The lining is to be a little smaller all round than the outer layer, so that some of the dark fabric shows on the inside. I cut out both the outer and inner pieces from a stashed piece of plain white cotton, somewhere between a craft weight and duck or twill. These pieces were cut to the finished sizes, with no seam allowance. Then I cut the outer shape, with a 1" /2.5cm allowance all round, from the dark fabric. This was folded around the white cotton outer piece, and the corners mitred. To get the curved end smooth I cut a template from scrap card, gathered the blue fabric over it, pressed it, and then removed the card. The raw edges of the blue fabric were then stitched down onto the white, taking care that the stitches didn't come through to the right side.

The completed outer layer
So progress is being made, but what about the Stashometer? It's not looking good. I guessed (correctly) that the hussif would require the full width of the fabric, so bought fat quarters of the light fabrics, and half a metre of the dark.

Oh. Dear.

I may have to sew non-stop from now until the end of the year to fix this!

Sunday 17 November 2019

More costume goodness at the Walker Art Gallery

An English lady's wardrobe is not the only costume exhibition currently on display at the Walker. The Design Gallery on the ground floor often has a small costume display, and at present it is showing Dressed to Impress: Fashion in the 18th Century.

Part of the display

The 13 costumes on display belonged to 'the middling sort', those who were neither poor nor extremely wealthy. Because they are all displayed in glass cases, reflections were a problem when trying to take photographs. The men's dark suits proved particularly tricky, but I was able to photograph some of the waistcoats

Silk satin waistcoat, 1760-80

The displays are arranged so that it is possible to see the backs of most garments.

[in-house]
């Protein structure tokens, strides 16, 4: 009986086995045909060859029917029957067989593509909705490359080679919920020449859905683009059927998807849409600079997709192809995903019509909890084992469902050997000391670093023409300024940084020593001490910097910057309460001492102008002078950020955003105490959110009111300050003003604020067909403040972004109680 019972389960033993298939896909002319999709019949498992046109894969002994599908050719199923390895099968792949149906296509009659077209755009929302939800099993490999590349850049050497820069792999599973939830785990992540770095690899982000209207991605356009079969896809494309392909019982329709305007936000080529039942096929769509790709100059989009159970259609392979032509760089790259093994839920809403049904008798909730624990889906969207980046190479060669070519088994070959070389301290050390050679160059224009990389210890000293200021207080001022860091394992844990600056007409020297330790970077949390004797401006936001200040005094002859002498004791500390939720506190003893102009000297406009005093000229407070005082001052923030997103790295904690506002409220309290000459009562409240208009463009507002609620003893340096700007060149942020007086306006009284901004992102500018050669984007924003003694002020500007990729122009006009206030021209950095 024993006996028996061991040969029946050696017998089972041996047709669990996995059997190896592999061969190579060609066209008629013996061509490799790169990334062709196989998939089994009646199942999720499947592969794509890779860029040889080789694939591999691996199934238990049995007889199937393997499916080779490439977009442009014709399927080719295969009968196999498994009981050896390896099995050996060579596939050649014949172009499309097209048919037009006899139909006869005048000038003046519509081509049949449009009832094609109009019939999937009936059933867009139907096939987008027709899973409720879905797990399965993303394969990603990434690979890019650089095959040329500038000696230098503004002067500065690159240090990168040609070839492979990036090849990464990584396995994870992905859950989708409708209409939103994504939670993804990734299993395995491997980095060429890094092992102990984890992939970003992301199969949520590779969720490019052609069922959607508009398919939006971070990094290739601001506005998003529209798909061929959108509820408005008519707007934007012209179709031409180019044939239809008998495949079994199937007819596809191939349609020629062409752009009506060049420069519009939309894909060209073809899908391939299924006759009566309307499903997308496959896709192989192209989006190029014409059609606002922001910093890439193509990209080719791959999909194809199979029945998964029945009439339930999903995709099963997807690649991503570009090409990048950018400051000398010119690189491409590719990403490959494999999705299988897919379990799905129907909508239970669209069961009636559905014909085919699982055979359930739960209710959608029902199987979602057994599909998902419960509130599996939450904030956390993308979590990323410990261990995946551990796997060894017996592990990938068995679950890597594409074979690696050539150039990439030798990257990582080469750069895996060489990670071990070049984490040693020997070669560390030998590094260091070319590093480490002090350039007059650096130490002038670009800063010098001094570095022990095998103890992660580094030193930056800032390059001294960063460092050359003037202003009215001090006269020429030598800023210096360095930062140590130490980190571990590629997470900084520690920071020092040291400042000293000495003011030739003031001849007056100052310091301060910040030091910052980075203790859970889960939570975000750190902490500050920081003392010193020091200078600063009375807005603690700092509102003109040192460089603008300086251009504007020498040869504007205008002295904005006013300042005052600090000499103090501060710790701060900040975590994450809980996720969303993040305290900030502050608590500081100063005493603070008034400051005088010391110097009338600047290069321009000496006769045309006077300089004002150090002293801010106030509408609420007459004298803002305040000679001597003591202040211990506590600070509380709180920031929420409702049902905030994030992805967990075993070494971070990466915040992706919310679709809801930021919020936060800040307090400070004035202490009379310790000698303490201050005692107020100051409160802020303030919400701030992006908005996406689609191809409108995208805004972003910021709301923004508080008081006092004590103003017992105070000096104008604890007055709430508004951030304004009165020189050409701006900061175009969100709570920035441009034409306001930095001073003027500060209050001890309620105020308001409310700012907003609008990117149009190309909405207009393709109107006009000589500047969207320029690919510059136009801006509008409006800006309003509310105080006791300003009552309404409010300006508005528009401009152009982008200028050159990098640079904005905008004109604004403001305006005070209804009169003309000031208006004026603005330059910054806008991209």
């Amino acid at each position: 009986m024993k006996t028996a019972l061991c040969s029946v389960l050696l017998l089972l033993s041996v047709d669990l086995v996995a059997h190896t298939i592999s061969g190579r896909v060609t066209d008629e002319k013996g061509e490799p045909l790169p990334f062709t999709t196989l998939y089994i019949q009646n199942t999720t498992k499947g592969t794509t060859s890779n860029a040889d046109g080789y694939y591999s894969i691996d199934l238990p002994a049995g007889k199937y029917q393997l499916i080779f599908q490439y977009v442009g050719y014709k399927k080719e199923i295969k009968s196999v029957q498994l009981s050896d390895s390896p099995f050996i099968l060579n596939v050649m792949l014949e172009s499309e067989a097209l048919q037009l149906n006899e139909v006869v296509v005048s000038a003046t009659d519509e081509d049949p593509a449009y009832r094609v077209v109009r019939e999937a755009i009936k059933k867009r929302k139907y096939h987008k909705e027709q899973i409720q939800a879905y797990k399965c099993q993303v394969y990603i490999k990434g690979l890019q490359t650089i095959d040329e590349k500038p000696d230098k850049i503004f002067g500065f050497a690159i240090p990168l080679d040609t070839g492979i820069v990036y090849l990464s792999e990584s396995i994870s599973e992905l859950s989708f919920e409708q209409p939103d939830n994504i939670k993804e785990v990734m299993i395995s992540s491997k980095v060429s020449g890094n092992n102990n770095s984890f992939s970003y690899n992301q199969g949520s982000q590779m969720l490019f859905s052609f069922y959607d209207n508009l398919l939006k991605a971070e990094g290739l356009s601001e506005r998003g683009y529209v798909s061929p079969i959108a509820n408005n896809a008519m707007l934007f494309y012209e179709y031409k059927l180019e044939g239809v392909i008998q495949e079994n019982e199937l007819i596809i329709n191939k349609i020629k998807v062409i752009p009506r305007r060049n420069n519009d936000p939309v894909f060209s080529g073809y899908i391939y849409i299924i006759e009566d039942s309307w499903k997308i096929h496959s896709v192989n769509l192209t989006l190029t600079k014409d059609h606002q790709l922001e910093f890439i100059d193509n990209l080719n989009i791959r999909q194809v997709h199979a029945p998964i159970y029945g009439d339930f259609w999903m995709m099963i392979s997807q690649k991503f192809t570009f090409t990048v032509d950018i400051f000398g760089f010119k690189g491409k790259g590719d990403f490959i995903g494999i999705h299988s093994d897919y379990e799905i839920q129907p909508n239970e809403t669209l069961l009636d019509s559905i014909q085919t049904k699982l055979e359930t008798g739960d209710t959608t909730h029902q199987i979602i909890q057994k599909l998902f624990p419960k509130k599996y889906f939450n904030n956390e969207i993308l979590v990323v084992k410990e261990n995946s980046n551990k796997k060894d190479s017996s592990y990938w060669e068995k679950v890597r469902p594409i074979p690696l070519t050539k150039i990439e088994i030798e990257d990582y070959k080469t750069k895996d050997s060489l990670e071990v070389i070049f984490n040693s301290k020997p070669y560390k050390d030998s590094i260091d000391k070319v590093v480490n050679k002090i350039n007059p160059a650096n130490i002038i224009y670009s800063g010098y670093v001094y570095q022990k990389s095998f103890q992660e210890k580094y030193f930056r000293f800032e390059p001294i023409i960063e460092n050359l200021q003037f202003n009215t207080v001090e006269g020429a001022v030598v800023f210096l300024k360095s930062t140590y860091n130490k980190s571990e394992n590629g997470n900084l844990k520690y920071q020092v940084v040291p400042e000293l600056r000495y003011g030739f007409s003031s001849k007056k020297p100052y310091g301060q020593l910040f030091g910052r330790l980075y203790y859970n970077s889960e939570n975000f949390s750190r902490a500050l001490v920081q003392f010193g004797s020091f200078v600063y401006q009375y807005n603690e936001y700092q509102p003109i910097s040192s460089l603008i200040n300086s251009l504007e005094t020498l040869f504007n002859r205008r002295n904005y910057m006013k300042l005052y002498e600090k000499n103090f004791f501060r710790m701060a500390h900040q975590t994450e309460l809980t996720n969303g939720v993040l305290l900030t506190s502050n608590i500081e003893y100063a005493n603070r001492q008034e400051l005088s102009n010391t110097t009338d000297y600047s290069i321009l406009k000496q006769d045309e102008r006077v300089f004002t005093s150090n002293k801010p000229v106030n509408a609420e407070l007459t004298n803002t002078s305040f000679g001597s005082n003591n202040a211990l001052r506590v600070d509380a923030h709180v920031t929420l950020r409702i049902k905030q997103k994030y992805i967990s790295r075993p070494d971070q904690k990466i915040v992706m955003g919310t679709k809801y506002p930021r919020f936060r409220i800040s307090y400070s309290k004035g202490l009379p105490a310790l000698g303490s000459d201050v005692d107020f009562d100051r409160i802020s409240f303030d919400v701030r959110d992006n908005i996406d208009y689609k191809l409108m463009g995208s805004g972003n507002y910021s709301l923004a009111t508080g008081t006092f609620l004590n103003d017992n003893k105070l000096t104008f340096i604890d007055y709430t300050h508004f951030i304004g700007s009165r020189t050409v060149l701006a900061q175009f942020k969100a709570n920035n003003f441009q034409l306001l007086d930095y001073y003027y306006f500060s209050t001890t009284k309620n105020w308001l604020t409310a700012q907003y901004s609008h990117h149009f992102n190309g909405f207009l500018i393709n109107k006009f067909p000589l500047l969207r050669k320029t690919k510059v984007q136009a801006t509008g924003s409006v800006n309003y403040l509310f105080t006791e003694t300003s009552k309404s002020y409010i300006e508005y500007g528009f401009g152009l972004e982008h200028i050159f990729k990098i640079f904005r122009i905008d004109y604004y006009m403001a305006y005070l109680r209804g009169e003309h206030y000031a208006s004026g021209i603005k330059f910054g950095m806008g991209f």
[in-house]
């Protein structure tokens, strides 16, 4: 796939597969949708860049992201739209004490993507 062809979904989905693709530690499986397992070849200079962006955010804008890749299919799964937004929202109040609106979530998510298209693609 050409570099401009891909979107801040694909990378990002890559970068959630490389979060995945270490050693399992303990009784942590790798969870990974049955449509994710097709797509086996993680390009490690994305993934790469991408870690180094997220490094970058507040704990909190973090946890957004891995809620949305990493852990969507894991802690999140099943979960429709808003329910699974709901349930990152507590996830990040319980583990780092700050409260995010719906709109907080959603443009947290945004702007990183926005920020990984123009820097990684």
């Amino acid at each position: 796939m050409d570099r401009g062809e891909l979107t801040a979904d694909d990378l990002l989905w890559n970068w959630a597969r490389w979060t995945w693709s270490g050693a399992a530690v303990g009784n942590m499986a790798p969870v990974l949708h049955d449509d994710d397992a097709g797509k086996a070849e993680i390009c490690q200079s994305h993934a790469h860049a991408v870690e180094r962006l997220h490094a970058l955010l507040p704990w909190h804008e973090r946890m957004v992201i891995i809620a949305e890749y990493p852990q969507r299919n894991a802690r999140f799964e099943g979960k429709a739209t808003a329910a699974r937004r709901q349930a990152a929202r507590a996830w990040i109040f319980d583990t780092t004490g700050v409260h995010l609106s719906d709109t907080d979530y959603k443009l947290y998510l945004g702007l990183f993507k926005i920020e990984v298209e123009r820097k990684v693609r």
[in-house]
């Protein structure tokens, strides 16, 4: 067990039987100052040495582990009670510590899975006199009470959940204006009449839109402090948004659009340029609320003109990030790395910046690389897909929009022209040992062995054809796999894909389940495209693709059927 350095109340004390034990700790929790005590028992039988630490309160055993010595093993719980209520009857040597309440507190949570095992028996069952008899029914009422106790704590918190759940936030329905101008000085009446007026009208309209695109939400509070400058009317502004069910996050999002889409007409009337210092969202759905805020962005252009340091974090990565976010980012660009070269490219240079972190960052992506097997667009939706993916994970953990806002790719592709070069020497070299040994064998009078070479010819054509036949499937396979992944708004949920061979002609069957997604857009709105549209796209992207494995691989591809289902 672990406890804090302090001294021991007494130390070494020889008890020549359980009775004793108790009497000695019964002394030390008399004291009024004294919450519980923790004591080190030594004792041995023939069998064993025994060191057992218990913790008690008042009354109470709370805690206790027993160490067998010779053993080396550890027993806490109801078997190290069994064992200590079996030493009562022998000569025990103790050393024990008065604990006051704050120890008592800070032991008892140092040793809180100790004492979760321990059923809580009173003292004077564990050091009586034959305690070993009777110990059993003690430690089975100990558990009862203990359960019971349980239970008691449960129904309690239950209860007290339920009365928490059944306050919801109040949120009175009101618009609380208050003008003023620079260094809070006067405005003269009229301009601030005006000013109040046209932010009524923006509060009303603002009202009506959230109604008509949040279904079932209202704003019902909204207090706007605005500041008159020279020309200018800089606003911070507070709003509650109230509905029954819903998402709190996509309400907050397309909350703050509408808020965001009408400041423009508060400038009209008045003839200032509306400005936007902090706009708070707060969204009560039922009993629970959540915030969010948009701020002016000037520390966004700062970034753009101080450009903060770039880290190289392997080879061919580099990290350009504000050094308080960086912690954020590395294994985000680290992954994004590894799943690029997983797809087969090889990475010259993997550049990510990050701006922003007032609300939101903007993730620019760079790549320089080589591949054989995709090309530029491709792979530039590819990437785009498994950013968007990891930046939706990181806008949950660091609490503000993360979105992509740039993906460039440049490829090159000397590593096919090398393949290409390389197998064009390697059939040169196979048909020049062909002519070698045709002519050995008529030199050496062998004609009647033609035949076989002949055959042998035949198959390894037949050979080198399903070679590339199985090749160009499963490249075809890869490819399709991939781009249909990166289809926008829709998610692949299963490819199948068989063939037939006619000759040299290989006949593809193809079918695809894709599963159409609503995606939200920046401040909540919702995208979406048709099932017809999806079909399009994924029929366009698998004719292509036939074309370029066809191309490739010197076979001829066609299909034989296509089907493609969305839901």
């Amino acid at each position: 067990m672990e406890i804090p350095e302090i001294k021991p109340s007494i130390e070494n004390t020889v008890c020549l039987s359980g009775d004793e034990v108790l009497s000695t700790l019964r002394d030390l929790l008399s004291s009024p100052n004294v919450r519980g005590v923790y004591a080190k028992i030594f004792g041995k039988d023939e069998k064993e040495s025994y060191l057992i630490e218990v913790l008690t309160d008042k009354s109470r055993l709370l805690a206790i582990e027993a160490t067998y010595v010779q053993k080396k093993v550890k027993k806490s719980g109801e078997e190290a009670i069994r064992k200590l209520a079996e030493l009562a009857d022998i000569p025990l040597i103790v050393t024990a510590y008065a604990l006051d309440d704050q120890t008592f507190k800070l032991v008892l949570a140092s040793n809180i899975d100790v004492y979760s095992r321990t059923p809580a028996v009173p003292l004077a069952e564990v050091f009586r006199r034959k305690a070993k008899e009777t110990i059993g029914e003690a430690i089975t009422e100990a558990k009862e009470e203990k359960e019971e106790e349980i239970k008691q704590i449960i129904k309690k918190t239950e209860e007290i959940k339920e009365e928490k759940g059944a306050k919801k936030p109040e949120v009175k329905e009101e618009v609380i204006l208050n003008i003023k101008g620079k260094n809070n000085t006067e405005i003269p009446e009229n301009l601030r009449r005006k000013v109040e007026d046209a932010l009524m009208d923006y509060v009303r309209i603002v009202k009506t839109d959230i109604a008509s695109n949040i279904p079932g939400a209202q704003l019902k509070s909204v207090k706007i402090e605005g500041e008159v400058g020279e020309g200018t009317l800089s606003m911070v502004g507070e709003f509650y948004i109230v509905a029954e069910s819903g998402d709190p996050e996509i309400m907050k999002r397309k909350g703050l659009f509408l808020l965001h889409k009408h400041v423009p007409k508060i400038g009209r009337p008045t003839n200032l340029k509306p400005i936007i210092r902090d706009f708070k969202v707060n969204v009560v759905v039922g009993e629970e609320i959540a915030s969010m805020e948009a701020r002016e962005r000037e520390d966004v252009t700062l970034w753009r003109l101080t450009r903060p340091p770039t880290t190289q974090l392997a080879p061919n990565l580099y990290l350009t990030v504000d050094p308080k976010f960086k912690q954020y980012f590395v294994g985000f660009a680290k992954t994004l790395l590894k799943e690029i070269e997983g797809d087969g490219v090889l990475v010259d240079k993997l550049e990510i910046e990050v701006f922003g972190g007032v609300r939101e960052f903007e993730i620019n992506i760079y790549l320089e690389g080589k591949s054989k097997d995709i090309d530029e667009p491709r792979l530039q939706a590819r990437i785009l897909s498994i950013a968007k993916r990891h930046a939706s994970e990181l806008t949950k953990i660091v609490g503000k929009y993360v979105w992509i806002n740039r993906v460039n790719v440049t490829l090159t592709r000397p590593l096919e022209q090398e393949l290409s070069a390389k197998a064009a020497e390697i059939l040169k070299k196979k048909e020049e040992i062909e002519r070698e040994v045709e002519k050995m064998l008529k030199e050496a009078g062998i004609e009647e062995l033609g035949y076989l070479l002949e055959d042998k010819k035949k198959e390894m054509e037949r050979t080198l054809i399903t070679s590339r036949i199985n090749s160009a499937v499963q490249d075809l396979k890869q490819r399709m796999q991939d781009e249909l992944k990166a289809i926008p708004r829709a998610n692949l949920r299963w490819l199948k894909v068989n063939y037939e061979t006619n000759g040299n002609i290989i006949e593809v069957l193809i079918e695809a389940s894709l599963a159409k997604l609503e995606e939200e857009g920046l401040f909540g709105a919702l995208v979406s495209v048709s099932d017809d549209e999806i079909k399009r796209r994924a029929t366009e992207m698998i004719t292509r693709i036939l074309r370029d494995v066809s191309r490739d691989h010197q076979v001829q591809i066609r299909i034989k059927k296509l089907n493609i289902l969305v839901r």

Back view of the waistcoat

One of the display cases . . .

. . . and the other

Among the menswear on display is this early example of 'shapewear'. For those men who lacked the requisite shapely calf, help was at hand in the form of padded stockings. These were worn with a pair of ordinary silk stockings over the top, and are displayed here with the left stocking inside out to show the wool padding.

Silk stockings with wool padding, 1775-1800

My interest however was in the women's wear. This dress, seen in the centre of the second display case, is made from a stunning silk brocade woven with flowers in the centre of plain silk medallions, with textured fabric around them. The maker clearly wasn't sure what to do with the pleated trim around the waist when it reached the back pleats, so it rather peters out.

Open gown and matching petticoat, 1760-65

Side view

The odd trim finish at the back

This costume spans a number of decades. The brocade dates from 1736-38, the gown was made around 1770-80, and the quilted petticoat 1750-80.

Keeping fabric for decades is clearly not a new thing!

Piecing at the top of the skirt

This gown had been altered in the nineteenth century for fancy dress wear.

Silk brocade sack-back gown and petticoat, 1765-70

Side views

Fortunately, the trim remains unaltered.

Sleeve detail

Sleeve and bodice